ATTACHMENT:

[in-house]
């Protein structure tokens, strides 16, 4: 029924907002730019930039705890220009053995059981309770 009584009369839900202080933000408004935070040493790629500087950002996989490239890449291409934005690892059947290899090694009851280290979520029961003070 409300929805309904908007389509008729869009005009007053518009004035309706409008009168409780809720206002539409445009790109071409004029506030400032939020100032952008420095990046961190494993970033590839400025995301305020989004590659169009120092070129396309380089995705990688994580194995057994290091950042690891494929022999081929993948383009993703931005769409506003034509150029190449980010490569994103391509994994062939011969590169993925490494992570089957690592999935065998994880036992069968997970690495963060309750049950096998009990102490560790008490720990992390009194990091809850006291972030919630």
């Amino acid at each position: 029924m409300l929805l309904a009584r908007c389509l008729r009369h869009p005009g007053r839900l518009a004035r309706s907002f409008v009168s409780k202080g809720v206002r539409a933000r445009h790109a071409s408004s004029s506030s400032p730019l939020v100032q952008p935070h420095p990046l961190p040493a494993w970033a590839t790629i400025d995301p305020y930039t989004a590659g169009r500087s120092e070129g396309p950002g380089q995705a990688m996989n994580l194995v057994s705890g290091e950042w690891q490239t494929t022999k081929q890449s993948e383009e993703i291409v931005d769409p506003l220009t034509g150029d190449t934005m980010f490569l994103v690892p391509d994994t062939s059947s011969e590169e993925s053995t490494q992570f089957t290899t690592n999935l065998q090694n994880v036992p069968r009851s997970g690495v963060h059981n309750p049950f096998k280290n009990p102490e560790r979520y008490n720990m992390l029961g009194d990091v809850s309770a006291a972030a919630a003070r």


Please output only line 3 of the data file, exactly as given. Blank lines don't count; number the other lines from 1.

């Amino acid at each position: 029924m409300l929805l309904a009584r908007c389509l008729r009369h869009p005009g007053r839900l518009a004035r309706s907002f409008v009168s409780k202080g809720v206002r539409a933000r445009h790109a071409s408004s004029s506030s400032p730019l939020v100032q952008p935070h420095p990046l961190p040493a494993w970033a590839t790629i400025d995301p305020y930039t989004a590659g169009r500087s120092e070129g396309p950002g380089q995705a990688m996989n994580l194995v057994s705890g290091e950042w690891q490239t494929t022999k081929q890449s993948e383009e993703i291409v931005d769409p506003l220009t034509g150029d190449t934005m980010f490569l994103v690892p391509d994994t062939s059947s011969e590169e993925s053995t490494q992570f089957t290899t690592n999935l065998q090694n994880v036992p069968r009851s997970g690495v963060h059981n309750p049950f096998k280290n009990p102490e560790r979520y008490n720990m992390l029961g009194d990091v809850s309770a006291a972030a919630a003070r």